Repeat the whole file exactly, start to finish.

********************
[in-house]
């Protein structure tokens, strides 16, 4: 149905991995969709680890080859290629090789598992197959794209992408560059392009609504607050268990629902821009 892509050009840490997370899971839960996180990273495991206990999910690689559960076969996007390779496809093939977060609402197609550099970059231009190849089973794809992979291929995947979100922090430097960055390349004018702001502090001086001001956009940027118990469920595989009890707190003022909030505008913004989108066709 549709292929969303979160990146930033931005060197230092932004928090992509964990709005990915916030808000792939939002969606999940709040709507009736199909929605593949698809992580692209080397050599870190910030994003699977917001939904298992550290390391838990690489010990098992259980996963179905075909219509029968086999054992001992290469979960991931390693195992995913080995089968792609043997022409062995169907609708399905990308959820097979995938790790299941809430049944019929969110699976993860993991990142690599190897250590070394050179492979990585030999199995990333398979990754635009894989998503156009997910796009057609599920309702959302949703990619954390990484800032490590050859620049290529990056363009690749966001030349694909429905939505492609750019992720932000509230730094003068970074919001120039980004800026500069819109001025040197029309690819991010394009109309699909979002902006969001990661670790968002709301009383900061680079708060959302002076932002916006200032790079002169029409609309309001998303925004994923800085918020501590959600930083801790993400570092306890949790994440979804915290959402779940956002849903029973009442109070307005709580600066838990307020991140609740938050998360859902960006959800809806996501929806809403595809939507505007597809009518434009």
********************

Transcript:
[in-house]
């Protein structure tokens, strides 16, 4: 149905991995969709680890080859290629090789598992197959794209992408560059392009609504607050268990629902821009 892509050009840490997370899971839960996180990273495991206990999910690689559960076969996007390779496809093939977060609402197609550099970059231009190849089973794809992979291929995947979100922090430097960055390349004018702001502090001086001001956009940027118990469920595989009890707190003022909030505008913004989108066709 549709292929969303979160990146930033931005060197230092932004928090992509964990709005990915916030808000792939939002969606999940709040709507009736199909929605593949698809992580692209080397050599870190910030994003699977917001939904298992550290390391838990690489010990098992259980996963179905075909219509029968086999054992001992290469979960991931390693195992995913080995089968792609043997022409062995169907609708399905990308959820097979995938790790299941809430049944019929969110699976993860993991990142690599190897250590070394050179492979990585030999199995990333398979990754635009894989998503156009997910796009057609599920309702959302949703990619954390990484800032490590050859620049290529990056363009690749966001030349694909429905939505492609750019992720932000509230730094003068970074919001120039980004800026500069819109001025040197029309690819991010394009109309699909979002902006969001990661670790968002709301009383900061680079708060959302002076932002916006200032790079002169029409609309309001998303925004994923800085918020501590959600930083801790993400570092306890949790994440979804915290959402779940956002849903029973009442109070307005709580600066838990307020991140609740938050998360859902960006959800809806996501929806809403595809939507505007597809009518434009």